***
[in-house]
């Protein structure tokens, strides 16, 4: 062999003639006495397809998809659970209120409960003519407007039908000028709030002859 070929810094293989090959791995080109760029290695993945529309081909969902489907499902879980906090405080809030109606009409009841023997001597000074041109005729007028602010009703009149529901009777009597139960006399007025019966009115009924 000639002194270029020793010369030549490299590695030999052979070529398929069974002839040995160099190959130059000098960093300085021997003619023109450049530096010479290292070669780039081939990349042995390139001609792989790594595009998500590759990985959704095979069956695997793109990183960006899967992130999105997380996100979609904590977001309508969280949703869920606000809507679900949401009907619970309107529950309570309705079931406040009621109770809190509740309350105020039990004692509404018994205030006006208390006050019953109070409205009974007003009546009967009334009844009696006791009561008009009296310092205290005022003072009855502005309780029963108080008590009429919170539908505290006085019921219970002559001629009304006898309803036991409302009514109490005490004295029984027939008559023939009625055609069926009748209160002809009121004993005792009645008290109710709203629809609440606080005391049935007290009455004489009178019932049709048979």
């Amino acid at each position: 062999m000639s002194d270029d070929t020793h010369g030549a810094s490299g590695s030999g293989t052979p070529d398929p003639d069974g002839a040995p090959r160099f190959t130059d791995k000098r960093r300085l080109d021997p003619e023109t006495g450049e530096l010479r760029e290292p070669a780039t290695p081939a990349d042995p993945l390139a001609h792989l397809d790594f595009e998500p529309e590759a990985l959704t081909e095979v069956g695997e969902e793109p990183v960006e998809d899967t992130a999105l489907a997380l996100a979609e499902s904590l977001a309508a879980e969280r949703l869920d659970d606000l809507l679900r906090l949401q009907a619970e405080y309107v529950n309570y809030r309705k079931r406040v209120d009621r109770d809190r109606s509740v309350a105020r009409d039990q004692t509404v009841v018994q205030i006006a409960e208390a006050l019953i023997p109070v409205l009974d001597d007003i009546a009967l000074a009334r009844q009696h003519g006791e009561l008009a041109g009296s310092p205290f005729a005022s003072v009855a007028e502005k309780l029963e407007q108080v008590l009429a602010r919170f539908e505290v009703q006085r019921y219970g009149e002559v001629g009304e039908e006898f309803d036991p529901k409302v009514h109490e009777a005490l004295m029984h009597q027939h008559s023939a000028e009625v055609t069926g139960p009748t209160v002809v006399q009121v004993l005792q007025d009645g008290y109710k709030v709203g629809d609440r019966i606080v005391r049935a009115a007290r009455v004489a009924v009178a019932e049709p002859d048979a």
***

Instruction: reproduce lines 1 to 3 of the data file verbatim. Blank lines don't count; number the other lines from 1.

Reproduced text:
[in-house]
């Protein structure tokens, strides 16, 4: 062999003639006495397809998809659970209120409960003519407007039908000028709030002859 070929810094293989090959791995080109760029290695993945529309081909969902489907499902879980906090405080809030109606009409009841023997001597000074041109005729007028602010009703009149529901009777009597139960006399007025019966009115009924 000639002194270029020793010369030549490299590695030999052979070529398929069974002839040995160099190959130059000098960093300085021997003619023109450049530096010479290292070669780039081939990349042995390139001609792989790594595009998500590759990985959704095979069956695997793109990183960006899967992130999105997380996100979609904590977001309508969280949703869920606000809507679900949401009907619970309107529950309570309705079931406040009621109770809190509740309350105020039990004692509404018994205030006006208390006050019953109070409205009974007003009546009967009334009844009696006791009561008009009296310092205290005022003072009855502005309780029963108080008590009429919170539908505290006085019921219970002559001629009304006898309803036991409302009514109490005490004295029984027939008559023939009625055609069926009748209160002809009121004993005792009645008290109710709203629809609440606080005391049935007290009455004489009178019932049709048979």
């Amino acid at each position: 062999m000639s002194d270029d070929t020793h010369g030549a810094s490299g590695s030999g293989t052979p070529d398929p003639d069974g002839a040995p090959r160099f190959t130059d791995k000098r960093r300085l080109d021997p003619e023109t006495g450049e530096l010479r760029e290292p070669a780039t290695p081939a990349d042995p993945l390139a001609h792989l397809d790594f595009e998500p529309e590759a990985l959704t081909e095979v069956g695997e969902e793109p990183v960006e998809d899967t992130a999105l489907a997380l996100a979609e499902s904590l977001a309508a879980e969280r949703l869920d659970d606000l809507l679900r906090l949401q009907a619970e405080y309107v529950n309570y809030r309705k079931r406040v209120d009621r109770d809190r109606s509740v309350a105020r009409d039990q004692t509404v009841v018994q205030i006006a409960e208390a006050l019953i023997p109070v409205l009974d001597d007003i009546a009967l000074a009334r009844q009696h003519g006791e009561l008009a041109g009296s310092p205290f005729a005022s003072v009855a007028e502005k309780l029963e407007q108080v008590l009429a602010r919170f539908e505290v009703q006085r019921y219970g009149e002559v001629g009304e039908e006898f309803d036991p529901k409302v009514h109490e009777a005490l004295m029984h009597q027939h008559s023939a000028e009625v055609t069926g139960p009748t209160v002809v006399q009121v004993l005792q007025d009645g008290y109710k709030v709203g629809d609440r019966i606080v005391r049935a009115a007290r009455v004489a009924v009178a019932e049709p002859d048979a």